Hitler's Rise to Power

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The main reason for Hitler's rise to power was due to the Treaty of Versailles. Argue your case

The main contributing reason for Adolf Hitler's rise to power in Germany was due to the Treaty of Versailles, which saw Germany face territorial losses, reparations for the damage caused by WW1, and the blame for starting WW1. However, there were many other contributing factors which aided Hitler's rise to power, such as his exceptional personality, the Great Depression, the weakness of the Weimar Government, and the use of efficient and special tactics by the Nazi Party.

The defeat of the Germany in WW1 left many Germans bitterly angry and shattered by the Treaty of Versailles, which was drawn up by leaders of Allied parties. The Treaty of Versailles saw Germans hard hit, as Germany faced territorial losses – more than 13% of Germany was taken by Allied countries, and its most productive industrial land, the Rhineland, was taken over my the Allies. The Treaty of Versailles also saw the removal of the Kaiser, and the creation of a "democratic" nation. It also saw Germany forced to pay reparations for the damage caused by the war; yet the peace term most resented by Germans alike, was the fact that the Germany was solely to blame for causing the war. The German public was acrimoniously angry by the "peace terms" stated in the Treaty of Versailles, and was looking for someone to blame. The Nazi Party, led by Hitler gave Germans someone to blame – the new Weimar government. Through his powerful speeches, Hitler reminded the German people of the November Criminals – the Weimar Government for signing the Treaty of Versailles, and agreeing to the November 11th Armistice. Adolf Hitler said what the people wanted to hear, that he wanted to tear up the Versailles treaty and get Germany back to the way it was before the war.

Hitler and his private army, the Sturmabteilung, attempted to overthrow the government in Munich, Bavaria. The movement, called "The Putsch" was easily defeated by the army and police. However, "the Putsch" launched the Nazis onto the national scene in Germany. Hitler was put on trial, and used his time in the spotlight to provoke public interest in his party's policies. Hitler was convicted and sent to prison on a sentence for five years, although he only served less than 9 months of his sentence. After learning from his mistake, Hitler and The Nazis used the election process to achieve power. This did not mean that the Nazis were now a law abiding party. By 1932 they gained a reputation for thuggery through their intimidation of other parties, yet they did not achieve absolute majority. Soon Hitler was invited to become Chancellor (Prime Minister) by rival politicians who though they would cash in on the popularity of the Fascists and control Hitler in parliament. They were hugely mistaken, as in an Enabling Act of 1833, Hitler capitalized on the disillusionment of all other political parties and was proclaimed Fuhrer (leader). The Government weakness was just one of many contributing factors which influenced Hitler's rise to power.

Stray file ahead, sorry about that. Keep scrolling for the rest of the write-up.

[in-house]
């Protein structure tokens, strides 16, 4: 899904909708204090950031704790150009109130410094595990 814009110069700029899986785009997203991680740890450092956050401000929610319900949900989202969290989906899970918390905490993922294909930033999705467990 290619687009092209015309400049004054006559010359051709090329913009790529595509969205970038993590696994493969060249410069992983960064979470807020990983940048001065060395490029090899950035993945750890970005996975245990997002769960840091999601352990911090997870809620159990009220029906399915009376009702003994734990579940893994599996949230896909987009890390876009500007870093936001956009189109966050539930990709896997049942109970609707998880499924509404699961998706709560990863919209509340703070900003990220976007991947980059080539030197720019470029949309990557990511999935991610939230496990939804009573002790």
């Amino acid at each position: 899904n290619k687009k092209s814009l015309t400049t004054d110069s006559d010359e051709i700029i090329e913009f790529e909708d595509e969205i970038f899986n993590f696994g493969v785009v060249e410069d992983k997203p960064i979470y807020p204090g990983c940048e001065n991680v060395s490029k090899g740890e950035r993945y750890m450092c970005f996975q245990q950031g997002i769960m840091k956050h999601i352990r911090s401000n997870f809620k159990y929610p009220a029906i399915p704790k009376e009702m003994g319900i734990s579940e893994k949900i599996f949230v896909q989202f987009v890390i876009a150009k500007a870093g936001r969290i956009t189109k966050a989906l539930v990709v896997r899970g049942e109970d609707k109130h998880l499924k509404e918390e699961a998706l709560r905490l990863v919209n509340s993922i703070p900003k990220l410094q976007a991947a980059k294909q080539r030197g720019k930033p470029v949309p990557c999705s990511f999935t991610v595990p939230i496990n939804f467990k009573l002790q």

Another contributing reason for Hitler's rise to power was due to his enthralling personality. Hitler was regarded by many people, not only in Germany, but around the world as a dynamic, enthralling speaker. He expertly used theses skills to appeal to order, and to show contempt for Germany's present economical and social position and appeal to the glorious days of Fredrick the Great, Bismarck and to the future. Hitler understood the needs of the German people, one of which being that they didn't want to be held responsible for their own problems. Since 1918 Germany had had lots of problems; the defeat in WW1, the Treaty of Versailles, the hyperinflation of the early 1920's, and the Great Depression. However, Hitler being the powerful speaker he was knew how to reach the people, and help them with their hopes, dreams, and fears. Hitler capitalized on Germany's fears by...
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